Girl meets farm

Girl meets farm DEFAULT

girl meets farm!

Ok! I want to tell you more about Girl Meets Farm! I have been sooo tickled by your support and excitement for this show, and that has made me even more excited and also a little bit more nervous because now that I know you know about it, it feels more real. For a long time I only talked about it with Eggboy and my family and it was just one of those things where if it happened, cool!! awesome! lightning bolt emoji!, if it didn’t happen, well then it wasn’t meant to be and it would be tossed into the bag of other things that weren’t meant to be, like my fancy cotton candy concept and raising a pet pig. 

When Molly on the Range came out two Octobers ago, I went to New York for the launch and my agent Jonah told me that the Food Network would like to have a meeting. My first thought was Sweet! We can have lunch at Dizengoff!!! It had just opened in Chelsea Market, right below the Food Network offices. And the meeting was so fun! Everyone was really nice and cool, we talked about food and at some point Back to the Future came up for some reason. (Any conversation with Back to the Future involved is the best conversation.) And then a few months later, the Network sent a production company out to shoot some scenes of me cooking and going around about town. Just like my first date with Eggboy, I honestly had no idea what the rating of this was on a scale from very casual hang to very official date, but I cooked some hotdish and cookie salad and had a great time. Josh, the producer, was basically every guy I went to summer camp with combined so we got along well!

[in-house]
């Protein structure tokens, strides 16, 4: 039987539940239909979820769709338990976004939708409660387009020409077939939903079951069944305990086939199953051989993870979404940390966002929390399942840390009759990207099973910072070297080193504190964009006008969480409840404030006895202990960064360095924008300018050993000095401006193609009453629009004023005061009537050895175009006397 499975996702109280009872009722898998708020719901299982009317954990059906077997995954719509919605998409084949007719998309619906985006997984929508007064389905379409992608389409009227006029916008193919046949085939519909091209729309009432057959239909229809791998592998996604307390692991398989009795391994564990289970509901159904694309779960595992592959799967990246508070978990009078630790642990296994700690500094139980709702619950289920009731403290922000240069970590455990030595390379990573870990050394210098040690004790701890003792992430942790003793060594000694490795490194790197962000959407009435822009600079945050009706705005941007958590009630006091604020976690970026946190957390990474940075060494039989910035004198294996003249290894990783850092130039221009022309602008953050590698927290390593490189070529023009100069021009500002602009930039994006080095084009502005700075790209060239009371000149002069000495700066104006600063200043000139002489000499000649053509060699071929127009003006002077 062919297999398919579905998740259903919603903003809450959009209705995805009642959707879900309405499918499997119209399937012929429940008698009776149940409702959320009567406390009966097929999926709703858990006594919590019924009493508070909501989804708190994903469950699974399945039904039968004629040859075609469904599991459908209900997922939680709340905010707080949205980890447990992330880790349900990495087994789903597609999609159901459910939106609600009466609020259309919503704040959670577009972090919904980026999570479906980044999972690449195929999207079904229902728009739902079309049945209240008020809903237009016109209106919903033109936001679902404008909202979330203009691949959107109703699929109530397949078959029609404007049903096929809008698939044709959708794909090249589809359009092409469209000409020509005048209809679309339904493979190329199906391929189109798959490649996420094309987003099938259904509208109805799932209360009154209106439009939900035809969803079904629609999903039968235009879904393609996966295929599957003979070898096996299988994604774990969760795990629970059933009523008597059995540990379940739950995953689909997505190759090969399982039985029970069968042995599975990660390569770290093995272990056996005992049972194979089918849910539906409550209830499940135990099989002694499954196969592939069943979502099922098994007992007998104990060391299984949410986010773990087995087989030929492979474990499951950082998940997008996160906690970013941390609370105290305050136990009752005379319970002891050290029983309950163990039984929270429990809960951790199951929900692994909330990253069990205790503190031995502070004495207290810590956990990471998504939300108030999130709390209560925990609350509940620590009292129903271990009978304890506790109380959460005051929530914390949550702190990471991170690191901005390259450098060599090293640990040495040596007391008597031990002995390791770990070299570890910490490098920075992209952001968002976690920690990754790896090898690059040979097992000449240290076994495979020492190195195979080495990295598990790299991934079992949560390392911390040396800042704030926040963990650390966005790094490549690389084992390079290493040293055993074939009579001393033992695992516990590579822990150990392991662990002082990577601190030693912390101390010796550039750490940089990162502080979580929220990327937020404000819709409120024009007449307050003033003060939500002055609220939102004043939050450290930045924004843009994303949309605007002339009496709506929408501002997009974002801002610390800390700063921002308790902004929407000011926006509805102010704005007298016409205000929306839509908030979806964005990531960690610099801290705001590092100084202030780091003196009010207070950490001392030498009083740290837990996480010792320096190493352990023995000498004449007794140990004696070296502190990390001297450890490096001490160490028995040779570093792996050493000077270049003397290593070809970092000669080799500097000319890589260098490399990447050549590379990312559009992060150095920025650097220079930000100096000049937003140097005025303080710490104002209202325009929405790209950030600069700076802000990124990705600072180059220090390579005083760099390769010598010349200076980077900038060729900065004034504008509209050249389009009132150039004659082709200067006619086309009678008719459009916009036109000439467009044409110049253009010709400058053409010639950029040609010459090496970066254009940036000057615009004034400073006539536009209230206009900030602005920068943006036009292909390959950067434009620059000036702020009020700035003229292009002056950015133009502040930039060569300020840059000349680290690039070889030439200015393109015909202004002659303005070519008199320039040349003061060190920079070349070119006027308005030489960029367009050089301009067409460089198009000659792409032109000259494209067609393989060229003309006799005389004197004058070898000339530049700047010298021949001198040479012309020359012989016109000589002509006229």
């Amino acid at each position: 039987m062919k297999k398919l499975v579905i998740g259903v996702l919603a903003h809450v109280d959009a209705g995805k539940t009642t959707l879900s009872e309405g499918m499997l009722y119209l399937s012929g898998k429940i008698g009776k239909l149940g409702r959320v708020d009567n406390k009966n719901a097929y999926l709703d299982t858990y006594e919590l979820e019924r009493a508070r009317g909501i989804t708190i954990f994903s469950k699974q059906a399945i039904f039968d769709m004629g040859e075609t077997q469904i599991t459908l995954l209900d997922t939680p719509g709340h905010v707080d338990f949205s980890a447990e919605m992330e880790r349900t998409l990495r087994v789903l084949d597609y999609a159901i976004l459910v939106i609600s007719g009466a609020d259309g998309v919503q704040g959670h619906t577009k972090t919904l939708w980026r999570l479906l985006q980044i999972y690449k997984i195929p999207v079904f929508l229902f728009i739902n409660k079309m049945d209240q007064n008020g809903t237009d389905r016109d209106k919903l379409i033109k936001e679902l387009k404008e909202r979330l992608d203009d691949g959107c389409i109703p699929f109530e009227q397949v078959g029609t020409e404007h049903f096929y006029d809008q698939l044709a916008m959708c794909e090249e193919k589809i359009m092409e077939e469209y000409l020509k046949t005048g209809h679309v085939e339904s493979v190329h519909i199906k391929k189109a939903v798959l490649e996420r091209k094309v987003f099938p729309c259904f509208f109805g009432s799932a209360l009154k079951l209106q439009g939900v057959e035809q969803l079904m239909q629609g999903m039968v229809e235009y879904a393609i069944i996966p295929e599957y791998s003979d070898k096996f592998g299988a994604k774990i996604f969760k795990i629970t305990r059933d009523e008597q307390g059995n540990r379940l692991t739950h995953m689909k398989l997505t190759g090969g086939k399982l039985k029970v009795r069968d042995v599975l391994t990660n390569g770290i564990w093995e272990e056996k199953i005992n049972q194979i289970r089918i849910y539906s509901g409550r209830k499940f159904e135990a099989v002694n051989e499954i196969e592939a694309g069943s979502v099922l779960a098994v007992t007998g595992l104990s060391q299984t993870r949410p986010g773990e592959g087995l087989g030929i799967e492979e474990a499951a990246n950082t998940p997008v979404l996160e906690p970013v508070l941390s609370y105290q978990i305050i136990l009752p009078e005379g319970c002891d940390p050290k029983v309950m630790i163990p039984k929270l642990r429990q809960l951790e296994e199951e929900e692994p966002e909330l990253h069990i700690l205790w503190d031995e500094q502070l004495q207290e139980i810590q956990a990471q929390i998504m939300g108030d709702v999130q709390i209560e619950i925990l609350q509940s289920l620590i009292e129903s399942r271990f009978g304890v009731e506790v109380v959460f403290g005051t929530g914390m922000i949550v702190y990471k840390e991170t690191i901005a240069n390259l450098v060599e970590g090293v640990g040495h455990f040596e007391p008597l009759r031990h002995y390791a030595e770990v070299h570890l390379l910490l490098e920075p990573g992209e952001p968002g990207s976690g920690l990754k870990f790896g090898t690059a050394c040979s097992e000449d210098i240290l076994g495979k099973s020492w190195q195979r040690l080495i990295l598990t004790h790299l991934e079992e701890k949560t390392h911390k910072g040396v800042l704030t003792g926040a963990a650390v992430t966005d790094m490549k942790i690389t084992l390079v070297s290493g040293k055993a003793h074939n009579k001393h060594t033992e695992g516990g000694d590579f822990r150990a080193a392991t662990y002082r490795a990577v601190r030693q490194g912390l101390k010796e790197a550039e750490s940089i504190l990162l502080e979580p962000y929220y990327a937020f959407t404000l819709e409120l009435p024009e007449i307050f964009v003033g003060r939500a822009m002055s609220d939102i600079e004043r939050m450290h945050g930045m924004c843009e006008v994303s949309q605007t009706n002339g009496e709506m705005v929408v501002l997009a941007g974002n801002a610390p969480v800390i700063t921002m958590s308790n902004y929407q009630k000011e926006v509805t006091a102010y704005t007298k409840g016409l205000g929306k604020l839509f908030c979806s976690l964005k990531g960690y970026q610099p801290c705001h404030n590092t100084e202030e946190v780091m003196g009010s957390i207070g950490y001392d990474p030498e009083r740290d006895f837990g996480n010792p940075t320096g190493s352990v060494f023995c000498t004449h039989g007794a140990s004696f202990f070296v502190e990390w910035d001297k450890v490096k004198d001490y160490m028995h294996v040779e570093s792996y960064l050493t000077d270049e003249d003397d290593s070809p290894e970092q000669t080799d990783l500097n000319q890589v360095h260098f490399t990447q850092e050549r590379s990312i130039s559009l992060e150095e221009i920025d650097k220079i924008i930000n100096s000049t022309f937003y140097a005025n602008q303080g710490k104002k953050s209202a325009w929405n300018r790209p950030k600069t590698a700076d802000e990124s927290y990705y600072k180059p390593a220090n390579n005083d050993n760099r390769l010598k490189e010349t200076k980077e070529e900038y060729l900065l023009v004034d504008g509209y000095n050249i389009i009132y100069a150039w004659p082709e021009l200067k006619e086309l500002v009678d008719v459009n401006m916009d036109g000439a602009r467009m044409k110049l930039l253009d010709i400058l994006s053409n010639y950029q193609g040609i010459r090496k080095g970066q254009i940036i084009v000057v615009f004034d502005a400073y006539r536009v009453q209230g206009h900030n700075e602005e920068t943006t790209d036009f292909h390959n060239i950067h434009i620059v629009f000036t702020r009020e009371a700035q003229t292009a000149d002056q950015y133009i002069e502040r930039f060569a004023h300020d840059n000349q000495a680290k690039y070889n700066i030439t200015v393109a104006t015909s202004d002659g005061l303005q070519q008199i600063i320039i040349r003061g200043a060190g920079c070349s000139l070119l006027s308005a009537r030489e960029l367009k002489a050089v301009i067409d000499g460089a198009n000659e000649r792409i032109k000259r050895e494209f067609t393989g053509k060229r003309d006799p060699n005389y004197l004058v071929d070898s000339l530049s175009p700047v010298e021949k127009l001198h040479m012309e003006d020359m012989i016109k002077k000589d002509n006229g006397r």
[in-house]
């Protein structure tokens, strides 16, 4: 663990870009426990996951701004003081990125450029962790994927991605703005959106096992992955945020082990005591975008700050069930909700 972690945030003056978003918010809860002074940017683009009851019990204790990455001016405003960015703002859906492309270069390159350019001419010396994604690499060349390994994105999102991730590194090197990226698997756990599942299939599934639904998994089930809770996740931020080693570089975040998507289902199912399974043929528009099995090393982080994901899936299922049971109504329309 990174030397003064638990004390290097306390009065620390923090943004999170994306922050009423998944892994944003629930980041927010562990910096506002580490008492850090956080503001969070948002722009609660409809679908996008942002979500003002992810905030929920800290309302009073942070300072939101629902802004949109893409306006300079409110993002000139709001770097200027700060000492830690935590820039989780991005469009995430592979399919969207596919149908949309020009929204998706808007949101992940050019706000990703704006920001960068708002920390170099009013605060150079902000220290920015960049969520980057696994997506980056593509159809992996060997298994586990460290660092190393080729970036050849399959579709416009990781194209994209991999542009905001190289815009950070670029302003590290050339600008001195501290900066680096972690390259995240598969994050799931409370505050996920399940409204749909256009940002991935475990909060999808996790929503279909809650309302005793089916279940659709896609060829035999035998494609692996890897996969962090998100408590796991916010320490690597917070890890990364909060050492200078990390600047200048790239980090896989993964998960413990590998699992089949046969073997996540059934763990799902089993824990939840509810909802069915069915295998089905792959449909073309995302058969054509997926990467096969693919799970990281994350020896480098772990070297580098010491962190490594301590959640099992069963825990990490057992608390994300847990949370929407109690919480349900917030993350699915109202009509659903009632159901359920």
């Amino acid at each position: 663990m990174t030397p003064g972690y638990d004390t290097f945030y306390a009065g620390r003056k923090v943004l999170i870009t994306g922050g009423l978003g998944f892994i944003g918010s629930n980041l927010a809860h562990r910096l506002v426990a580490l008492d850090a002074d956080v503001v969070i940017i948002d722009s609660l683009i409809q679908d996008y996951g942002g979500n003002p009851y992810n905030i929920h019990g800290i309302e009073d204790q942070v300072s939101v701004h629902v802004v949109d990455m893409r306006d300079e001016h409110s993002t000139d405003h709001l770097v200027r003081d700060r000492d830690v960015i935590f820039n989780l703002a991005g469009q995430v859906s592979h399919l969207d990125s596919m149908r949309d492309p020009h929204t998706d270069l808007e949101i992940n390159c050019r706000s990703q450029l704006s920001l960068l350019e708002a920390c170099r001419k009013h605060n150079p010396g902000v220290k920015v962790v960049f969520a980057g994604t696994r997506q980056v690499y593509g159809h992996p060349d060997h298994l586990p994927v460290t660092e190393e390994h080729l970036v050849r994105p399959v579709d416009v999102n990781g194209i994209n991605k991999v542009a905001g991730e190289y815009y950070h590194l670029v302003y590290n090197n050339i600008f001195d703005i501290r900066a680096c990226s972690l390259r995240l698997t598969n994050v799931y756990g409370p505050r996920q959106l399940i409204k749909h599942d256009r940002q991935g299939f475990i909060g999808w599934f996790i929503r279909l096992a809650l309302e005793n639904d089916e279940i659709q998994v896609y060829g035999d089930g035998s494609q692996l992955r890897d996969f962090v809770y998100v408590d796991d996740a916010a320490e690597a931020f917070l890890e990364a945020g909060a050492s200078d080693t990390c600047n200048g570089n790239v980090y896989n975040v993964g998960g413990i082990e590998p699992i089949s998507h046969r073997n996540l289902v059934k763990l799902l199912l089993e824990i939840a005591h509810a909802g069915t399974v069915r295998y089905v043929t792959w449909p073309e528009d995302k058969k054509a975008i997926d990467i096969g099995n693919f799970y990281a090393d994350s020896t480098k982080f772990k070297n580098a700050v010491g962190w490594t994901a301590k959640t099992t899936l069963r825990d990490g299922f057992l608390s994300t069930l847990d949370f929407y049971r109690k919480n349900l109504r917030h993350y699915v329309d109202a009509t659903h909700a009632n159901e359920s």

Then a few months later Jonah very casually mentioned that the Network would like to shoot a pilot. And I thought, that’s fun! After a few months of working through details, Josh came back to the farm along with a crew of about 25 people, including camera people, sound people, a showrunner, lighting people, a culinary team, an art director, a hair and makeup artist, and production assistants.